Disruptive sounds help aging brain ignore distractions

November 26, 2014

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As we age, we have an increasingly harder time ignoring distractions. But by learning to discriminate a sound amidst progressively more disruptive distractions, we can diminish our distractibility, new research in Cell Press journal Neuron reveals.

A similar strategy might also help children with attention deficits or individuals with other mental challenges.

Distractibility (the inability to sustain focus on a goal due to attention to irrelevant stimuli) can have a negative effect on basic daily activities, and is a hallmark of the aging mind.

Where were we? Oh, right, the research. To address the problem, a team led by researchers at the University of California, San Francisco used sounds at various frequencies as targets along with distractors, with the goal of having trainees focus on the target frequencies while ignoring the distractor frequencies.

The training

In both aged rats and older humans, trainees learned to identify the target tone in each training session through reinforcement feedback, and then they had to continue to correctly identify that target tone amidst progressively more challenging distractor frequencies. In both rats and humans, training led to diminished distraction-related errors, and trainees’ memory and attention spans improved. Also, electrophysiological brain recordings in both rats and humans revealed that neural responses to distractors were reduced.

“We show that by learning to discriminate amidst progressively more challenging distractions, we can diminish distractibility in rat and human brains,” says lead author Dr. Jyoti Mishra.

The approach could also be modified to help individuals struggling with a variety of distractions. “This same training could be generalized to more complex stimuli and across sensory modalities — such as auditory, visual, and tactile — to broadly benefit distractor processing in diverse impaired populations needing such training,” says senior author Dr. Adam Gazzaley.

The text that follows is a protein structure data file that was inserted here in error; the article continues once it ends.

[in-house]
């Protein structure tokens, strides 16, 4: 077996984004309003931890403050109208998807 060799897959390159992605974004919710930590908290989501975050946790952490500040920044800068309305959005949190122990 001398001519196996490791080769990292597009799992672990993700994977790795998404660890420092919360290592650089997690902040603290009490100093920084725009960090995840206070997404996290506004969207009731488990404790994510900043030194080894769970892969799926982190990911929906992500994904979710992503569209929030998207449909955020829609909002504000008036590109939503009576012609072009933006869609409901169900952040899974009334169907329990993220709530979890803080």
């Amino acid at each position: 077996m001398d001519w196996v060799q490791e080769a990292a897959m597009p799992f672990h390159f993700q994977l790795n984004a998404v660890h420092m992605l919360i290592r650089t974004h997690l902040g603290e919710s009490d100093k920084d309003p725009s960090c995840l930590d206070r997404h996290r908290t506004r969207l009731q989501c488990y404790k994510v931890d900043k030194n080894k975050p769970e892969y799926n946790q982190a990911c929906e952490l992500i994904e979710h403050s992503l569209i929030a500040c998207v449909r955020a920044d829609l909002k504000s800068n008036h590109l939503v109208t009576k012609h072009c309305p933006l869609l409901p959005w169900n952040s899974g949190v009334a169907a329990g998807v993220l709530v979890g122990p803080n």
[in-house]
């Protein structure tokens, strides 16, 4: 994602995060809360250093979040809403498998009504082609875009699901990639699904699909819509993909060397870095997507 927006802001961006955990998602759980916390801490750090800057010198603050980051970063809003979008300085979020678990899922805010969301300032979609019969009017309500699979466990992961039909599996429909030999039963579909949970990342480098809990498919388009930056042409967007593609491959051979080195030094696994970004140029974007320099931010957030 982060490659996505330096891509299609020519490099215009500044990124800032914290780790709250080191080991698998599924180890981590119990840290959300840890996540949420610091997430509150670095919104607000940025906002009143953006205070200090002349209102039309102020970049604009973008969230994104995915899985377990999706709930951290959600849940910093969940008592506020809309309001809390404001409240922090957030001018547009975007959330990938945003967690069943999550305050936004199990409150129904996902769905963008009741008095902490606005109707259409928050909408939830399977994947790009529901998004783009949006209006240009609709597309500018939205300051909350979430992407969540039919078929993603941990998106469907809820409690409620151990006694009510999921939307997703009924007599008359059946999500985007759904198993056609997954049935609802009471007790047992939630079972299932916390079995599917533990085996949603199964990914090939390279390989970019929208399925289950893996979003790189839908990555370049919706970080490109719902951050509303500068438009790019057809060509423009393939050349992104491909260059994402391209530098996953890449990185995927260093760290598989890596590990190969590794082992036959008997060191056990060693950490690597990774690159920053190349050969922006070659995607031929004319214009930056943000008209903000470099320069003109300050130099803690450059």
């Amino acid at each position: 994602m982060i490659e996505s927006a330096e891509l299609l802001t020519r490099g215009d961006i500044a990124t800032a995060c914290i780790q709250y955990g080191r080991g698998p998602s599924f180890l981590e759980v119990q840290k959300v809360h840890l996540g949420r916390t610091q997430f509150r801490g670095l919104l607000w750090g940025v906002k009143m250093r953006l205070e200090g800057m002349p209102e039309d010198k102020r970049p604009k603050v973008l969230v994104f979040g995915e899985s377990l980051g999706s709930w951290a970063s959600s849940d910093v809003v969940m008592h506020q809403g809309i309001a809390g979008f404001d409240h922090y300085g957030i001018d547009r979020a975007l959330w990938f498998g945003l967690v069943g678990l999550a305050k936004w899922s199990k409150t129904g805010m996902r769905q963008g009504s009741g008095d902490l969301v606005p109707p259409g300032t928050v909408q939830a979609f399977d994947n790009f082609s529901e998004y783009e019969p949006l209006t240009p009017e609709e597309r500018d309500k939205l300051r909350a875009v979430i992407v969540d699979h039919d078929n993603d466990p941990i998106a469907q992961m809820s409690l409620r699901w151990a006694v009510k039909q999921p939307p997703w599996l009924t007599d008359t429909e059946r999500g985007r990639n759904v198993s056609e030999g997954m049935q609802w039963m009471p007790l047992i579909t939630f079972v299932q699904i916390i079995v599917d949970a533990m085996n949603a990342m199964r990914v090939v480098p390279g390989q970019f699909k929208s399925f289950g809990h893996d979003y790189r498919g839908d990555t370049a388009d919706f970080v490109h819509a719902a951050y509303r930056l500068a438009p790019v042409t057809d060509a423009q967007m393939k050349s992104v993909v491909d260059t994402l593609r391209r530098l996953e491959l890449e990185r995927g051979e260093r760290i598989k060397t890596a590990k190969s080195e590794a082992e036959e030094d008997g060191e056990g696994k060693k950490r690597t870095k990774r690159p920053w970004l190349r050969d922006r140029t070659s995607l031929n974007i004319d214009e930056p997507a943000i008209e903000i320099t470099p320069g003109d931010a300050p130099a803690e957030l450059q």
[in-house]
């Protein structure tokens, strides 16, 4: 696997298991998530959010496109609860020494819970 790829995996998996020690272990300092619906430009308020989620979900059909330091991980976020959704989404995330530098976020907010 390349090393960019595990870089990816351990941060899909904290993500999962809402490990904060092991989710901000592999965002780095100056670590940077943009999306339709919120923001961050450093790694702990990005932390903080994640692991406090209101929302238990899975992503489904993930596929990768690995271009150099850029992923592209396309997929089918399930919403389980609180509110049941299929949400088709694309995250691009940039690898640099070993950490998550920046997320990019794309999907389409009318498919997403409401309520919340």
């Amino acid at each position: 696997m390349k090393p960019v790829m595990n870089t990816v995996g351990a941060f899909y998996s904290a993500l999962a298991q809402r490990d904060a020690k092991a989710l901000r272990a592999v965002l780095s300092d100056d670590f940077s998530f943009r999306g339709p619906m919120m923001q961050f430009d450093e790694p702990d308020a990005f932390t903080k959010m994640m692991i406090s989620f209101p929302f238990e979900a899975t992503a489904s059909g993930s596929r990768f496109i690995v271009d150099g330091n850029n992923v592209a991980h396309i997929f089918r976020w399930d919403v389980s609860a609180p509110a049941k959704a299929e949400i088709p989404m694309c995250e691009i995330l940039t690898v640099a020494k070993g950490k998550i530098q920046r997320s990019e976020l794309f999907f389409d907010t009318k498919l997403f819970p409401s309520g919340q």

In addition to highlighting the therapeutic potential of this type of brain training to improve our ability to focus with age, it also shows that even in the aged adult, the brain is responsive to learning-based approaches that can improve cognition.

Congrats if you read this without any distractions. …

Video abstract (credit: Cell Press Neuron)

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Abstract of Neuron paper

Aging is associated with deficits in the ability to ignore distractions, which has not yet been remediated by any neurotherapeutic approach. Here, in parallel auditory experiments with older rats and humans, we evaluated a targeted cognitive training approach that adaptively manipulated distractor challenge. Training resulted in enhanced discrimination abilities in the setting of irrelevant information in both species that was driven by selectively diminished distraction-related errors. Neural responses to distractors in auditory cortex were selectively reduced in both species, mimicking the behavioral effects. Sensory receptive fields in trained rats exhibited improved spectral and spatial selectivity. Frontal theta measures of top-down engagement with distractors were selectively restrained in trained humans. Finally, training gains generalized to group and individual level benefits in aspects of working memory and sustained attention. Thus, we demonstrate converging cross-species evidence for training-induced selective plasticity of distractor processing at multiple neural scales, benefitting distractor suppression and cognitive control.